pc98_cd: F15 Strike Eagle III, if 2 - Invitations from Fantastic Stories, Manami no Doko made Iku no? 2 - Return of the Kuro Pack, Phobos, Pro Student G (ALS-0010), YES! HG - Erotic Voice Version, Yuurou - Transient Sands [redump.org, r09]
Desktop Special Edition 1.0, European Language Module 1.1, European Language Module 1.3.1, Hot Mix 5, Hot Mix 7, IndiZone 1.0, IRIX 5.2 for Indy R4600PC and Challenge SX, IRIX Patch 188.8.131.52, ONC3/NFS for IRIX 6.2 Version 1, ONC3/NFS for IRIX 6.2 with Indigo2 IMPACT 10000 Version 1, Support Advantage 10/94, Support Advantage 6/95, SupportFolio 2/97, SupportFolio 4/97 [darkstar]
Disney/Pixar Wall-E (China) [tenyuhuang, Ryan Holtz]
Les Bisounours - Le monde merveilleux des Bisounours (France), Nickelodeon Bob L'éponge - Une journée dans la vie d'une éponge (France) [DisizDream]
Disney/Pixar Cars 2 (France), Disney/Pixar Toy Story 3 (France), DreamWorks Kung Fu Panda - La mission de Po (France), Football Challenge (France), Martin Le Dauphin (France), Nickelodeon Dora L'Exploratrice - Les adventures de Dora Apprentie Mécano (France), Sporti'Folies (France) [DisizDream, Ryan Holtz]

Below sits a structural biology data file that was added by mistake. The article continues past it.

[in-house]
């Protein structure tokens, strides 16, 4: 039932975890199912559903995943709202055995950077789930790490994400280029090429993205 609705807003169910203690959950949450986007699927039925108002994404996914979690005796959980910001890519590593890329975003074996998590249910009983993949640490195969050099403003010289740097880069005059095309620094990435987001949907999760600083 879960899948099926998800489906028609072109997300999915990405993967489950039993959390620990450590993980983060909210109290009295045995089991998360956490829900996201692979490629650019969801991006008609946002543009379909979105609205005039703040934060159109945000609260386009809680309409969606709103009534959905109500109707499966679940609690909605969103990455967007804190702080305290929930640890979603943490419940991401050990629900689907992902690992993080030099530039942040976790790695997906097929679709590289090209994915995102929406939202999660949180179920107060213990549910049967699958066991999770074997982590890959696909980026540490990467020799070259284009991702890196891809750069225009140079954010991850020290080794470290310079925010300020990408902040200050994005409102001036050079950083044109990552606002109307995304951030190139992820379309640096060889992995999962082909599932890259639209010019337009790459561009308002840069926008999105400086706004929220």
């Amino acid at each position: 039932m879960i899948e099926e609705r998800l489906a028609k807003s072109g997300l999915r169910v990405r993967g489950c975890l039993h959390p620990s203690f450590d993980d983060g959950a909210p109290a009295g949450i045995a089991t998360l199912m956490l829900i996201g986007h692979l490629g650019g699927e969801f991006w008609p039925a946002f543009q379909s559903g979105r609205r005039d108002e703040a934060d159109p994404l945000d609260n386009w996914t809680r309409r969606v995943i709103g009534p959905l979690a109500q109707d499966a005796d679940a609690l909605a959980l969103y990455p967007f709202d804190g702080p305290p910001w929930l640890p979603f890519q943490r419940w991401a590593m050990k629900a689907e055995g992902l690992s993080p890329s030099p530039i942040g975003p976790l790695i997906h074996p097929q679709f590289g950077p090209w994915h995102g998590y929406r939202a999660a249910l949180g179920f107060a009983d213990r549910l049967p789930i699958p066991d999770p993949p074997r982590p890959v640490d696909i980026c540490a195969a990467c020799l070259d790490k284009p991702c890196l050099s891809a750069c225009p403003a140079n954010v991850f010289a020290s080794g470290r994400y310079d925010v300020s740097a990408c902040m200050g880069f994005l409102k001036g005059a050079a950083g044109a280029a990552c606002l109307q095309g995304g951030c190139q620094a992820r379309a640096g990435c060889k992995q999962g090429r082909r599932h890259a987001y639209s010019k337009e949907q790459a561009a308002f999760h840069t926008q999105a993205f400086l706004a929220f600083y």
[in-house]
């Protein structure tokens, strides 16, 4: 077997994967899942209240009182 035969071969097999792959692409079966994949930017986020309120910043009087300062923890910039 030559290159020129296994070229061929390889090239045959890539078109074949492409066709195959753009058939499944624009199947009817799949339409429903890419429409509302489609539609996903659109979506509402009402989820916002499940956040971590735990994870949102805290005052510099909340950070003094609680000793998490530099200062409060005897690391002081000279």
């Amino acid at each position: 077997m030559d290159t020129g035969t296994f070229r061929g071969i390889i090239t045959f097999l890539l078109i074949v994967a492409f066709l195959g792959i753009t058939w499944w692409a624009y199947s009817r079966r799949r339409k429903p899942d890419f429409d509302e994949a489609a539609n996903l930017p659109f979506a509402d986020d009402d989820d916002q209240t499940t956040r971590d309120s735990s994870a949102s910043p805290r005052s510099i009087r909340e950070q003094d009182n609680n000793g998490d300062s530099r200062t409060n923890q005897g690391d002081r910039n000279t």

Action Mania (USA), Disney/Pixar Toy Story 3 (USA), Marvel Spider-Man & Friends - Secret Missions (USA), Soccer Challenge (USA) [Sean Riddle, TeamEurope, Ryan Holtz]
mobigo_cart: Disney Jake and the Neverland Pirates (USA, alt), Disney Princess (USA, alt), Disney/Pixar Brave (USA), Dreamworks Shrek - Forever After (US), NAND User Cartridge (unknown data, set 1), NAND User Cartridge (unknown data, set 2), Sesame Street - Elmo and Abby - Nature Explorers (USA) [TeamEurope]
novag_ssensor4: Quartz Chess Clock [Berger]
pc98_cd: DOR Special Edition '93, DOR Special Edition '93 (alt), Kanji Land 3-nen, Kyrandia II - The Hand of Fate, Lemon Cocktail Collection, Lip 3 - Lipstick Adventure 3, Mirage 2 - Torry, Neat & Roan Fairladies in MagicLand [redump.org, r09]